One of the four original numbered air forces, Fourth Air Force was activated as the Southwest Air District of the GHQ Air Force on 18 December 1940, at March Field, California. It was redesignated Fourth Air Force on March 26, 1941 with a mission for the defense of the Southwest and Lower Midwest regions of the United States.
During World War II, Fourth Air Force was the primary air defense command for the West Coast. The command also flew antisubmarine patrols along coastal areas of the Gulf of Mexico from after Pearl Harbor until October 1942. One of its primary fighter units was the 10th Fighter Wing at Hamilton Field, California.
In September 1942, Rice Municipal Airport located in the Desert Training Center was acquired by the IV Air Support Command, and was operational by October, 1942. Re-designated Rice AAF it was used to train pilots and crews of aircraft whose mission it was to support ground troops.
Beginning in May 1942, the mission of Fourth Air Force became operational training of units and crews, and the replacement training of individuals for bombardment, fighter, and reconnaissance operations. It received graduates of Army Air Forces Training Command flight schools; navigator training; flexible gunnery schools and various technical schools, organized them into newly activated combat groups and squadrons, and provided operational unit training (OTU) and replacement training (RTU) to prepare groups and replacements for deployment overseas to combat theaters. The Fourth Air Force became predominantly a fighter OTU and RTU organization. Most P-51 Mustang and P-38 Lightning groups were trained by Fourth Air Force primarily due to the proximity of their manufacturing plants in Southern California. By 1944, most of the Operational Training of groups ended, with the command concentrating on RTU training of individual replacements using Army Air Force Base Units (AAFBU) as training organizations at the airfields controlled by Fourth Air Force.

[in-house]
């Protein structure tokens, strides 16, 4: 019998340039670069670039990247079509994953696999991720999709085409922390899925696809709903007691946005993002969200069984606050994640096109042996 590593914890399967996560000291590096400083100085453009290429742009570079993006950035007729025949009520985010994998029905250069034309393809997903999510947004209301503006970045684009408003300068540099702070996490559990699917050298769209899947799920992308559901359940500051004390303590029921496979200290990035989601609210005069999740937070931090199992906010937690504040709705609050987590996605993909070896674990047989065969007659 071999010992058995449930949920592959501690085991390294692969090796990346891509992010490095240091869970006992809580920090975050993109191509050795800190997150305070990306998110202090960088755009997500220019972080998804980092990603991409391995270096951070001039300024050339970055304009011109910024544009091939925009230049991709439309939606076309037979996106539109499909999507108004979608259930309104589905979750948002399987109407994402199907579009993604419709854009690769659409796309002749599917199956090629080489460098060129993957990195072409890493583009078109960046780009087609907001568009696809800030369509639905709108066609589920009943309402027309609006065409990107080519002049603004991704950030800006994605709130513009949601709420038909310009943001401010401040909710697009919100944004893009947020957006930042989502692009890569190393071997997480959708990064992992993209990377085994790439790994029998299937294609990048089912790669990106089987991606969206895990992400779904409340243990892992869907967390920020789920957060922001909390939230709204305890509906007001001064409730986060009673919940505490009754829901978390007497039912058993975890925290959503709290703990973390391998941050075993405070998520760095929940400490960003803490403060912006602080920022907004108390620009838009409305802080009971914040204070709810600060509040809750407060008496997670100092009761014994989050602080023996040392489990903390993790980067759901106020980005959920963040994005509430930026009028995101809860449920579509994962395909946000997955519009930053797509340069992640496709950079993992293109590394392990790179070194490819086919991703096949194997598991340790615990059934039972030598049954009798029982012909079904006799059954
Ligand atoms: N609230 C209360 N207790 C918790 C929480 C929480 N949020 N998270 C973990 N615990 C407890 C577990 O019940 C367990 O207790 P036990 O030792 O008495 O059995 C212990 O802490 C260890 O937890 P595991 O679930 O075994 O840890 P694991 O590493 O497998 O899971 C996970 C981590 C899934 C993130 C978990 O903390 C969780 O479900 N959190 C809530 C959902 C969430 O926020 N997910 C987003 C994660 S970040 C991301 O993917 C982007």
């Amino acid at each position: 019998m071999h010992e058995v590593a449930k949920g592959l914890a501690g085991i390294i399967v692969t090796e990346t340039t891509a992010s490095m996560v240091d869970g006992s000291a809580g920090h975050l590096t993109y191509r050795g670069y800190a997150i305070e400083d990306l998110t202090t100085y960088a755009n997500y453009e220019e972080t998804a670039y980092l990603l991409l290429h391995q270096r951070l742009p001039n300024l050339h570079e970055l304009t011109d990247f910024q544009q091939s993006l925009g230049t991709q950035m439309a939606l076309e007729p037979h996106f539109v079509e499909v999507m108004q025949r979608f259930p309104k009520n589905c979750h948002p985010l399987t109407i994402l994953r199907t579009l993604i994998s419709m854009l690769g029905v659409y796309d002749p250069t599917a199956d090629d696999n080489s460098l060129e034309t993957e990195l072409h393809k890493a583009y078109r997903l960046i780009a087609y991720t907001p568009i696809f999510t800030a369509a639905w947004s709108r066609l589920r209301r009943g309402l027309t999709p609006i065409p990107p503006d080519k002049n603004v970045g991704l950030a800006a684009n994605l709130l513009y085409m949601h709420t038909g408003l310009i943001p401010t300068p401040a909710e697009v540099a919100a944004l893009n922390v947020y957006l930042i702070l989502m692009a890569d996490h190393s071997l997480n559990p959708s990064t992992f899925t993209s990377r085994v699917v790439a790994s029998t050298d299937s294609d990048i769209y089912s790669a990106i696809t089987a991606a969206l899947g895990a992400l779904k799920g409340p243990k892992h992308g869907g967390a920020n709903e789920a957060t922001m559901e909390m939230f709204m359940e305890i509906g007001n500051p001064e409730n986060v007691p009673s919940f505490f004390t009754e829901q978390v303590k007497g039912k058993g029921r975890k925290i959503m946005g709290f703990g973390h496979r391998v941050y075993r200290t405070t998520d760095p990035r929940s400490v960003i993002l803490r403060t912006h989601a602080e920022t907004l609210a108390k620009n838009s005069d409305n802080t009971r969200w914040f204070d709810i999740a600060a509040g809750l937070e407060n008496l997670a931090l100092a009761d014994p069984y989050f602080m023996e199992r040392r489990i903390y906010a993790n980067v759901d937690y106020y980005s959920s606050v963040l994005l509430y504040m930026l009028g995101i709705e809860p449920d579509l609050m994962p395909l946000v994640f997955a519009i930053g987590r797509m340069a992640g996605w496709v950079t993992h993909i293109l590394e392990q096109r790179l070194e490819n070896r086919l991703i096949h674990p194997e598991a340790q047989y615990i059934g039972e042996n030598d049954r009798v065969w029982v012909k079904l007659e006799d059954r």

Air Defense Wings were also organized for the major metropolitan areas along the West Coast, using training units attached to the Wings. By 1944 the likelihood of a full-scale air attack along the West Coast since the bombing of Dutch Harbor two years earlier was remote, and these air defense wings were reduced to paper units.
In December 1944, First, Second, Third and Fourth Air Force were all were placed under the unified command of the Continental Air Forces.